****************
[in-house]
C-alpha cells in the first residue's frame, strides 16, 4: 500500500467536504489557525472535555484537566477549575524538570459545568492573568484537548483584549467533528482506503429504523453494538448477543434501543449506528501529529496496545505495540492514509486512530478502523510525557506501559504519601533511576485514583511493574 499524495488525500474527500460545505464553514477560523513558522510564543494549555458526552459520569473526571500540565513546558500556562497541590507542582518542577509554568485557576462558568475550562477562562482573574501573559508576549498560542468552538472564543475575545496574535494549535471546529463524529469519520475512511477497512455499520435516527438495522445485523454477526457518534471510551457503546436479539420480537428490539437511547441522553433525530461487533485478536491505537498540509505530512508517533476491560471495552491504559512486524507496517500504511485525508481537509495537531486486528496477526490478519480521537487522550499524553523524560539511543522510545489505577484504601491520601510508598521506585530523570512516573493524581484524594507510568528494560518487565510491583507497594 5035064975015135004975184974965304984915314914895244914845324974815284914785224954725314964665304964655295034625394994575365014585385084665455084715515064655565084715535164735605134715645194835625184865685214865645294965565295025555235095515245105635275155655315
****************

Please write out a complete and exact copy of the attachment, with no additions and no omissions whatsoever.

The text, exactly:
[in-house]
C-alpha cells in the first residue's frame, strides 16, 4: 500500500467536504489557525472535555484537566477549575524538570459545568492573568484537548483584549467533528482506503429504523453494538448477543434501543449506528501529529496496545505495540492514509486512530478502523510525557506501559504519601533511576485514583511493574 499524495488525500474527500460545505464553514477560523513558522510564543494549555458526552459520569473526571500540565513546558500556562497541590507542582518542577509554568485557576462558568475550562477562562482573574501573559508576549498560542468552538472564543475575545496574535494549535471546529463524529469519520475512511477497512455499520435516527438495522445485523454477526457518534471510551457503546436479539420480537428490539437511547441522553433525530461487533485478536491505537498540509505530512508517533476491560471495552491504559512486524507496517500504511485525508481537509495537531486486528496477526490478519480521537487522550499524553523524560539511543522510545489505577484504601491520601510508598521506585530523570512516573493524581484524594507510568528494560518487565510491583507497594 5035064975015135004975184974965304984915314914895244914845324974815284914785224954725314964665304964655295034625394994575365014585385084665455084715515064655565084715535164735605134715645194835625184865685214865645294965565295025555235095515245105635275155655315